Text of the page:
Even the sturdiest fence won’t last forever. Regular maintenance and care will extend the life of just about any fence, whether it’s steel, iron, wood, PVC, or any other material. And of course, certain issues that crop up can and should be remedied with repairs. But sometimes, it’s time for the fence to go, and a new one to take its place. How can you tell when the time has come?
Wood Rot and Decay
Wooden fences provide a wonderfully classic aesthetic, but they can also be the most vulnerable of all fence types. Before we go any further, you might want to read up on Why choose wood in Ottawa fencing? or Pros and Cons of Vinyl/PVC Fences, Wood Fences, Iron Fences and Chain Link Fences. Apart from warping boards and splinters, the fact that they are made of organic material means that they are susceptible to rotting. Of course, you can coat your wooden posts and boards in lacquers that will slow down this process, but over time you will run into rotten boards. If the problem is contained to a small area, a simple repair job is fine—but once the structural integrity is compromised, it’s time to replace it.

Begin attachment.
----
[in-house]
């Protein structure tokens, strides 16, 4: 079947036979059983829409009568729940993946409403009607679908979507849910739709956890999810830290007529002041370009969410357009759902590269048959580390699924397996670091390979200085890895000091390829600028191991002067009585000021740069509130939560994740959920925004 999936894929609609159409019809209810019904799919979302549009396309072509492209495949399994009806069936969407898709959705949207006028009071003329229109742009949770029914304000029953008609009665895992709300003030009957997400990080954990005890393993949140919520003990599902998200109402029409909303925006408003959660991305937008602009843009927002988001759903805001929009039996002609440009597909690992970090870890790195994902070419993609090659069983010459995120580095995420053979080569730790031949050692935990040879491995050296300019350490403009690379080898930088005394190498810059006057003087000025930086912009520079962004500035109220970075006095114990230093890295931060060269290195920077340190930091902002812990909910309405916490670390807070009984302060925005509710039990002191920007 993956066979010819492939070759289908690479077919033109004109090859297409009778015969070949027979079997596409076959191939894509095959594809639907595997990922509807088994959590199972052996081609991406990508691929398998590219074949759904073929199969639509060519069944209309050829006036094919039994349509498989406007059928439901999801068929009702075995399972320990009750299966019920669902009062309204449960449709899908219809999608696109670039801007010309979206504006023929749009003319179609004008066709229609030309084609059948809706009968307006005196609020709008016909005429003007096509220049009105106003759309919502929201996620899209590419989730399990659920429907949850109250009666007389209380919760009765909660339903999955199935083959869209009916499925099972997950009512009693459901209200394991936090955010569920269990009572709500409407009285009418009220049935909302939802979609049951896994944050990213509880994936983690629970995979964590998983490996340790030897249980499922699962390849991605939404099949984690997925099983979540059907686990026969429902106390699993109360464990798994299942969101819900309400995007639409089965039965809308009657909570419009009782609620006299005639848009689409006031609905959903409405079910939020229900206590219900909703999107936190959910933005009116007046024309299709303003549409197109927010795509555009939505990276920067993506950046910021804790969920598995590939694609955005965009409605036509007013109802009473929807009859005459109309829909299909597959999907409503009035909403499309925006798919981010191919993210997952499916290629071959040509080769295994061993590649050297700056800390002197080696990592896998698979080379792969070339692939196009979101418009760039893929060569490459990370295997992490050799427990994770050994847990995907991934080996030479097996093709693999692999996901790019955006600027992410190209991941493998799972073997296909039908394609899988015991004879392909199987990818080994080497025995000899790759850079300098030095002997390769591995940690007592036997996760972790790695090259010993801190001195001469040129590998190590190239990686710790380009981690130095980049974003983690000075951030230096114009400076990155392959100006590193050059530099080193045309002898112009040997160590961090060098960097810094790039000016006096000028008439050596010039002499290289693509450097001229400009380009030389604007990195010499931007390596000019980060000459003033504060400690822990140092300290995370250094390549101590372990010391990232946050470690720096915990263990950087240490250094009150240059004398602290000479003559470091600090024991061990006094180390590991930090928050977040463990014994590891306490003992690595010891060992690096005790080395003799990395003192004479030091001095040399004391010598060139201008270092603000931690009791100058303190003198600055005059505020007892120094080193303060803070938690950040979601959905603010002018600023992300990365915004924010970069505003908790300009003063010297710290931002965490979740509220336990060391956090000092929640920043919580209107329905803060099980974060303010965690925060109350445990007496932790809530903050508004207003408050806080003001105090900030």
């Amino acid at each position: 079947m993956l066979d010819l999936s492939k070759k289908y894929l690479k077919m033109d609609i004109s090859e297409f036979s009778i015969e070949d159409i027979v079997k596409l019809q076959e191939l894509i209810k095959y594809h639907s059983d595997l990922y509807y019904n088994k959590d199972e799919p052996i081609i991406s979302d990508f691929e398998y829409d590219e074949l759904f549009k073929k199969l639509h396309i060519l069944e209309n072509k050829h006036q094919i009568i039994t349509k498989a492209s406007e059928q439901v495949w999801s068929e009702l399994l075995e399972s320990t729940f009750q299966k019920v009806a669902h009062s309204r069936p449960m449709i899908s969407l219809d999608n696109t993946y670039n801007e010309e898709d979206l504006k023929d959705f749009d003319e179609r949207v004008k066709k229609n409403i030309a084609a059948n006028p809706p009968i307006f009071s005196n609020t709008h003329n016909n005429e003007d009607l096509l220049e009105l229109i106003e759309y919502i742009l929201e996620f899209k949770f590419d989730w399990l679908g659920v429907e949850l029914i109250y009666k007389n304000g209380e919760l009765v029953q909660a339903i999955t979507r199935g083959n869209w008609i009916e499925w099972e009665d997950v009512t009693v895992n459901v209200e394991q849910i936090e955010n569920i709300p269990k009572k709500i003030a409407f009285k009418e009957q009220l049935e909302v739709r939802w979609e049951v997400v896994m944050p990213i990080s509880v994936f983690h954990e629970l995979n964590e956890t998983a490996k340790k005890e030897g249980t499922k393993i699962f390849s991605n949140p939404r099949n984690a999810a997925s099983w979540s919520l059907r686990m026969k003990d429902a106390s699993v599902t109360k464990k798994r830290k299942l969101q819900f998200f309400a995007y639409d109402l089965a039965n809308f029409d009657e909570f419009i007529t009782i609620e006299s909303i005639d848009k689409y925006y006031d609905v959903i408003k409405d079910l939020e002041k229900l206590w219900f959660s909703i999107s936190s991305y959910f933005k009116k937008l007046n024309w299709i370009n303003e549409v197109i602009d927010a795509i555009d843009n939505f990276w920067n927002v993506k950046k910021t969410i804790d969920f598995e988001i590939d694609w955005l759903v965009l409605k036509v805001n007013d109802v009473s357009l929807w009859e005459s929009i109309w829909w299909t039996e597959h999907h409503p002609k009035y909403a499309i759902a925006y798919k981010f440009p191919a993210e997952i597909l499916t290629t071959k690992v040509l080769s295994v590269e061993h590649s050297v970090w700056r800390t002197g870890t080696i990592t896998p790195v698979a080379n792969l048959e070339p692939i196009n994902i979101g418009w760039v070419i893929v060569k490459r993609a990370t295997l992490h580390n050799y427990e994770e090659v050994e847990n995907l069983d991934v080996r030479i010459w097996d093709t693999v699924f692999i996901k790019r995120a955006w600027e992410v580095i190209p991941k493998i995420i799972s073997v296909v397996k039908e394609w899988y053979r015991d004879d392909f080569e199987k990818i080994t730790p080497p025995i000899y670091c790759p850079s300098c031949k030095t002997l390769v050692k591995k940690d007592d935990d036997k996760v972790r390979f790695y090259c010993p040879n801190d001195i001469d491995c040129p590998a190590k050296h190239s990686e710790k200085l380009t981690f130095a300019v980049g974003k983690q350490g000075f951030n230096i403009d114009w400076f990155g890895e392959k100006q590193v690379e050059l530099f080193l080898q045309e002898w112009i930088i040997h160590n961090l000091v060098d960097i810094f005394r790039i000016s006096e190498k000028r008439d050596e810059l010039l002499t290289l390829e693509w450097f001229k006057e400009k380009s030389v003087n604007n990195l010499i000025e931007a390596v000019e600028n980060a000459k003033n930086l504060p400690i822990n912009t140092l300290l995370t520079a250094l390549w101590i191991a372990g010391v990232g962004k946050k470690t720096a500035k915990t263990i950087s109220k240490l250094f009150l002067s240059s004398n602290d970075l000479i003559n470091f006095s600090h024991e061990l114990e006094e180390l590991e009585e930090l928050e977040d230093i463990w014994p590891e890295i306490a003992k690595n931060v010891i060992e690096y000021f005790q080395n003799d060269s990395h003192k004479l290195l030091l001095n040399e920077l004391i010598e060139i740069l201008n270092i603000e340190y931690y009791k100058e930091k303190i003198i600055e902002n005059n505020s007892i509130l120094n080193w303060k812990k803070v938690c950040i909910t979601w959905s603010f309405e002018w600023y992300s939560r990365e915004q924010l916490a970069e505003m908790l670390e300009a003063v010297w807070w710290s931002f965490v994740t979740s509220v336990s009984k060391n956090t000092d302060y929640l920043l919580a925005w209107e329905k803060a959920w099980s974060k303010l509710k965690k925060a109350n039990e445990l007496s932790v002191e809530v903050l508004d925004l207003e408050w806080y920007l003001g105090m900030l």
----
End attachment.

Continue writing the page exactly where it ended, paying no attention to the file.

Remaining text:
Insect Damage and Sagging
Like rot, an infestation of insects can be contained or widespread—if you find your fence in the latter category, it may be time to look into buying new fencing in Ottawa. There are a few reasons a fence might begin to sag, so give it a thorough inspection. Warping boards or rails can be replaced individually, but if there is severe structural damage—especially under the soil—then Ottawa fence companies recommend that you replace your fence immediately.
Sometimes, you just fall out of love with your old fence, and that’s okay. Whether you’re trying to boost your curb appeal, giving your home a makeover, or your old fence clashes with your new landscaping, you don’t need to justify getting new fencing in Ottawa. It’s your home, and your property, and you have the freedom to maintain it as you wish. So go ahead, kick that ugly old thing to the curb, and get ready to fall in love with a new fence all over again.
As time goes on, you may find that you’re fixing up your fence more and more often, amounting to a pretty serious repair bill. You knew when you bought your fence that you weren’t just paying the upfront cost—there’s a long-term total cost of ownership attached to an investment like that. But if what you’re paying for repairs in a given year is close to—or even exceeds—the cost of a new fence… well, the smart choice is pretty obvious here. If you think your fence is still in good shape, try to maintain it. Here are some helpful post on maintaining a good backyard: